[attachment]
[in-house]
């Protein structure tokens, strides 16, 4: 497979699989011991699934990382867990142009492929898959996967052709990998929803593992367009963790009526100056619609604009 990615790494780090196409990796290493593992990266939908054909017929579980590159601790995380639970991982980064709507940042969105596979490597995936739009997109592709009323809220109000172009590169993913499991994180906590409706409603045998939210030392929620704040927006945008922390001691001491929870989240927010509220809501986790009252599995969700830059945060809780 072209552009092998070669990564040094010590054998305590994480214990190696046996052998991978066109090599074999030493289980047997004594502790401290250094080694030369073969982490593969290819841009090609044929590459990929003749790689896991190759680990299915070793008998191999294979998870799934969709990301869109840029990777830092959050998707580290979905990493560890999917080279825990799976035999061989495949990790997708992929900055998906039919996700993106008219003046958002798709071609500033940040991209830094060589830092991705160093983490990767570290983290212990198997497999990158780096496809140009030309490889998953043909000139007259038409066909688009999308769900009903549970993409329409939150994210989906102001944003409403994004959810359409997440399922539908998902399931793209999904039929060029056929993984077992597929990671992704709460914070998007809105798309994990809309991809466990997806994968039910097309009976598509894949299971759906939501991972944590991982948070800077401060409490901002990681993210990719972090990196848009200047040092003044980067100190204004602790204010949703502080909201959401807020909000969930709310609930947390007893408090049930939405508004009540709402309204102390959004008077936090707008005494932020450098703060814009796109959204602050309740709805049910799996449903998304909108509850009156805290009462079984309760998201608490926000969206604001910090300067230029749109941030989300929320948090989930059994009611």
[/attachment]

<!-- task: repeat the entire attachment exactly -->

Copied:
[in-house]
């Protein structure tokens, strides 16, 4: 497979699989011991699934990382867990142009492929898959996967052709990998929803593992367009963790009526100056619609604009 990615790494780090196409990796290493593992990266939908054909017929579980590159601790995380639970991982980064709507940042969105596979490597995936739009997109592709009323809220109000172009590169993913499991994180906590409706409603045998939210030392929620704040927006945008922390001691001491929870989240927010509220809501986790009252599995969700830059945060809780 072209552009092998070669990564040094010590054998305590994480214990190696046996052998991978066109090599074999030493289980047997004594502790401290250094080694030369073969982490593969290819841009090609044929590459990929003749790689896991190759680990299915070793008998191999294979998870799934969709990301869109840029990777830092959050998707580290979905990493560890999917080279825990799976035999061989495949990790997708992929900055998906039919996700993106008219003046958002798709071609500033940040991209830094060589830092991705160093983490990767570290983290212990198997497999990158780096496809140009030309490889998953043909000139007259038409066909688009999308769900009903549970993409329409939150994210989906102001944003409403994004959810359409997440399922539908998902399931793209999904039929060029056929993984077992597929990671992704709460914070998007809105798309994990809309991809466990997806994968039910097309009976598509894949299971759906939501991972944590991982948070800077401060409490901002990681993210990719972090990196848009200047040092003044980067100190204004602790204010949703502080909201959401807020909000969930709310609930947390007893408090049930939405508004009540709402309204102390959004008077936090707008005494932020450098703060814009796109959204602050309740709805049910799996449903998304909108509850009156805290009462079984309760998201608490926000969206604001910090300067230029749109941030989300929320948090989930059994009611």